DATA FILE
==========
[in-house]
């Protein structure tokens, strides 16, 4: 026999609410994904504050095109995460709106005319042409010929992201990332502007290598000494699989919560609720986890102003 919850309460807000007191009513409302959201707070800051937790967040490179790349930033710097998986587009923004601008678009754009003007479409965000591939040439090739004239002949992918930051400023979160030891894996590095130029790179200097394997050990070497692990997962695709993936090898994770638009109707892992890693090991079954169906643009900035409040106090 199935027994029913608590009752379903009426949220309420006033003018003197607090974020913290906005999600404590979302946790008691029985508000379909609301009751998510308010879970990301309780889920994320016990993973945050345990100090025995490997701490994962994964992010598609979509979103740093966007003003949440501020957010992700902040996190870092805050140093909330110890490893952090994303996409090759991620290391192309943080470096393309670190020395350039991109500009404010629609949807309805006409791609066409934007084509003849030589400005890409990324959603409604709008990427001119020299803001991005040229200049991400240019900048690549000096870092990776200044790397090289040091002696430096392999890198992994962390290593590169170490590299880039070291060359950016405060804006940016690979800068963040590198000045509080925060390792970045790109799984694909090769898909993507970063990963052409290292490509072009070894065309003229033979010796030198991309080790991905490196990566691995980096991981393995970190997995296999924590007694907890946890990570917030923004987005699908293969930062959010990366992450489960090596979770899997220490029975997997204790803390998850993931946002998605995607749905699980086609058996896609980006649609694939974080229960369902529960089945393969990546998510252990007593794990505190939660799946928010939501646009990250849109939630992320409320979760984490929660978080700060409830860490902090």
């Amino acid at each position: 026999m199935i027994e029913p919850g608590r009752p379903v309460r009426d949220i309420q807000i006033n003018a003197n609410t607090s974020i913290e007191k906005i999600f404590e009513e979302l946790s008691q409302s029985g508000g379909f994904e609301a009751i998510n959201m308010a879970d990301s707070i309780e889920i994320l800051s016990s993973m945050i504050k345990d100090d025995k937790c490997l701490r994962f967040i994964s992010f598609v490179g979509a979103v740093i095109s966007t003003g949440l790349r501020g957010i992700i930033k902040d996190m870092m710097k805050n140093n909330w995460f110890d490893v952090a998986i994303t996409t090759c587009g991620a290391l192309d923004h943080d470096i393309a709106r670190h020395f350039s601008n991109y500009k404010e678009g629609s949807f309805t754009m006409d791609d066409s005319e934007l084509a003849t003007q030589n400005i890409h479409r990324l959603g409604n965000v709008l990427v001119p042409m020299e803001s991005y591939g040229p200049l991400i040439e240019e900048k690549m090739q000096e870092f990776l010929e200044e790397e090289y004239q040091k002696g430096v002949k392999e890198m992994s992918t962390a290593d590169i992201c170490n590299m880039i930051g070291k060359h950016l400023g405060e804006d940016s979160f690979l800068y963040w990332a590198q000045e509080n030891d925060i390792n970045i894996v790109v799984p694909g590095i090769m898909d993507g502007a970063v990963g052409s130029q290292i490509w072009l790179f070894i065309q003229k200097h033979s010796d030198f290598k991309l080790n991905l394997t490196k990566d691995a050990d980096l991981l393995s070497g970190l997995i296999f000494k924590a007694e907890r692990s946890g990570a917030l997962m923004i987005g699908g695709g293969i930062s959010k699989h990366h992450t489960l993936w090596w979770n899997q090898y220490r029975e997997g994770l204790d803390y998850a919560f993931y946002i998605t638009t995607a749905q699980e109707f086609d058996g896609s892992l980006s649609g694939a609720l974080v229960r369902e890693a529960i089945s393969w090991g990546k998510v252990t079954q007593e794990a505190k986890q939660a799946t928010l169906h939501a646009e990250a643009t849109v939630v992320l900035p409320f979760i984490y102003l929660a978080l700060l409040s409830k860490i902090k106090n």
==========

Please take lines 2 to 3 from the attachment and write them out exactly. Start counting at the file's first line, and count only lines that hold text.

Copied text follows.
């Protein structure tokens, strides 16, 4: 026999609410994904504050095109995460709106005319042409010929992201990332502007290598000494699989919560609720986890102003 919850309460807000007191009513409302959201707070800051937790967040490179790349930033710097998986587009923004601008678009754009003007479409965000591939040439090739004239002949992918930051400023979160030891894996590095130029790179200097394997050990070497692990997962695709993936090898994770638009109707892992890693090991079954169906643009900035409040106090 199935027994029913608590009752379903009426949220309420006033003018003197607090974020913290906005999600404590979302946790008691029985508000379909609301009751998510308010879970990301309780889920994320016990993973945050345990100090025995490997701490994962994964992010598609979509979103740093966007003003949440501020957010992700902040996190870092805050140093909330110890490893952090994303996409090759991620290391192309943080470096393309670190020395350039991109500009404010629609949807309805006409791609066409934007084509003849030589400005890409990324959603409604709008990427001119020299803001991005040229200049991400240019900048690549000096870092990776200044790397090289040091002696430096392999890198992994962390290593590169170490590299880039070291060359950016405060804006940016690979800068963040590198000045509080925060390792970045790109799984694909090769898909993507970063990963052409290292490509072009070894065309003229033979010796030198991309080790991905490196990566691995980096991981393995970190997995296999924590007694907890946890990570917030923004987005699908293969930062959010990366992450489960090596979770899997220490029975997997204790803390998850993931946002998605995607749905699980086609058996896609980006649609694939974080229960369902529960089945393969990546998510252990007593794990505190939660799946928010939501646009990250849109939630992320409320979760984490929660978080700060409830860490902090």
């Amino acid at each position: 026999m199935i027994e029913p919850g608590r009752p379903v309460r009426d949220i309420q807000i006033n003018a003197n609410t607090s974020i913290e007191k906005i999600f404590e009513e979302l946790s008691q409302s029985g508000g379909f994904e609301a009751i998510n959201m308010a879970d990301s707070i309780e889920i994320l800051s016990s993973m945050i504050k345990d100090d025995k937790c490997l701490r994962f967040i994964s992010f598609v490179g979509a979103v740093i095109s966007t003003g949440l790349r501020g957010i992700i930033k902040d996190m870092m710097k805050n140093n909330w995460f110890d490893v952090a998986i994303t996409t090759c587009g991620a290391l192309d923004h943080d470096i393309a709106r670190h020395f350039s601008n991109y500009k404010e678009g629609s949807f309805t754009m006409d791609d066409s005319e934007l084509a003849t003007q030589n400005i890409h479409r990324l959603g409604n965000v709008l990427v001119p042409m020299e803001s991005y591939g040229p200049l991400i040439e240019e900048k690549m090739q000096e870092f990776l010929e200044e790397e090289y004239q040091k002696g430096v002949k392999e890198m992994s992918t962390a290593d590169i992201c170490n590299m880039i930051g070291k060359h950016l400023g405060e804006d940016s979160f690979l800068y963040w990332a590198q000045e509080n030891d925060i390792n970045i894996v790109v799984p694909g590095i090769m898909d993507g502007a970063v990963g052409s130029q290292i490509w072009l790179f070894i065309q003229k200097h033979s010796d030198f290598k991309l080790n991905l394997t490196k990566d691995a050990d980096l991981l393995s070497g970190l997995i296999f000494k924590a007694e907890r692990s946890g990570a917030l997962m923004i987005g699908g695709g293969i930062s959010k699989h990366h992450t489960l993936w090596w979770n899997q090898y220490r029975e997997g994770l204790d803390y998850a919560f993931y946002i998605t638009t995607a749905q699980e109707f086609d058996g896609s892992l980006s649609g694939a609720l974080v229960r369902e890693a529960i089945s393969w090991g990546k998510v252990t079954q007593e794990a505190k986890q939660a799946t928010l169906h939501a646009e990250a643009t849109v939630v992320l900035p409320f979760i984490y102003l929660a978080l700060l409040s409830k860490i902090k106090n």